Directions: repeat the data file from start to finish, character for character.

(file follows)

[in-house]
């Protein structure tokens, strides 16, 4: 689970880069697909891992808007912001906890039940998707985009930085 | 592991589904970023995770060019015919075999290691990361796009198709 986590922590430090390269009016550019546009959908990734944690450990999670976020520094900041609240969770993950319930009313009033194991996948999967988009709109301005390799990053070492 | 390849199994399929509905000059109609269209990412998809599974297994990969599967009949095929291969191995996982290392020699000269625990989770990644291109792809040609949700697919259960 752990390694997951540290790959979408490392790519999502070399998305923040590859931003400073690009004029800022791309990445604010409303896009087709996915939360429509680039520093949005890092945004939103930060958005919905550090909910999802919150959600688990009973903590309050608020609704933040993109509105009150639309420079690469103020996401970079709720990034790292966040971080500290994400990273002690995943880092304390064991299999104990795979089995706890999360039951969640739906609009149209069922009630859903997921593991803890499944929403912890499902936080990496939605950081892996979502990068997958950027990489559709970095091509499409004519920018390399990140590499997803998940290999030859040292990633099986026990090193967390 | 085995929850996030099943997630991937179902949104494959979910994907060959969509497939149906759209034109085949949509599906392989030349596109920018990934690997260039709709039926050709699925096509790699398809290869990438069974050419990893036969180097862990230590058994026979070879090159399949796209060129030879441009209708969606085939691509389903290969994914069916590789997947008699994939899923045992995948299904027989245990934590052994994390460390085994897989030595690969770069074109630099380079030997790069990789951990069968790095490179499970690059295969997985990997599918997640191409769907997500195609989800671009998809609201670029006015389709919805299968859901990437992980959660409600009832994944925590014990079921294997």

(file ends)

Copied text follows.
[in-house]
């Protein structure tokens, strides 16, 4: 689970880069697909891992808007912001906890039940998707985009930085 | 592991589904970023995770060019015919075999290691990361796009198709 986590922590430090390269009016550019546009959908990734944690450990999670976020520094900041609240969770993950319930009313009033194991996948999967988009709109301005390799990053070492 | 390849199994399929509905000059109609269209990412998809599974297994990969599967009949095929291969191995996982290392020699000269625990989770990644291109792809040609949700697919259960 752990390694997951540290790959979408490392790519999502070399998305923040590859931003400073690009004029800022791309990445604010409303896009087709996915939360429509680039520093949005890092945004939103930060958005919905550090909910999802919150959600688990009973903590309050608020609704933040993109509105009150639309420079690469103020996401970079709720990034790292966040971080500290994400990273002690995943880092304390064991299999104990795979089995706890999360039951969640739906609009149209069922009630859903997921593991803890499944929403912890499902936080990496939605950081892996979502990068997958950027990489559709970095091509499409004519920018390399990140590499997803998940290999030859040292990633099986026990090193967390 | 085995929850996030099943997630991937179902949104494959979910994907060959969509497939149906759209034109085949949509599906392989030349596109920018990934690997260039709709039926050709699925096509790699398809290869990438069974050419990893036969180097862990230590058994026979070879090159399949796209060129030879441009209708969606085939691509389903290969994914069916590789997947008699994939899923045992995948299904027989245990934590052994994390460390085994897989030595690969770069074109630099380079030997790069990789951990069968790095490179499970690059295969997985990997599918997640191409769907997500195609989800671009998809609201670029006015389709919805299968859901990437992980959660409600009832994944925590014990079921294997």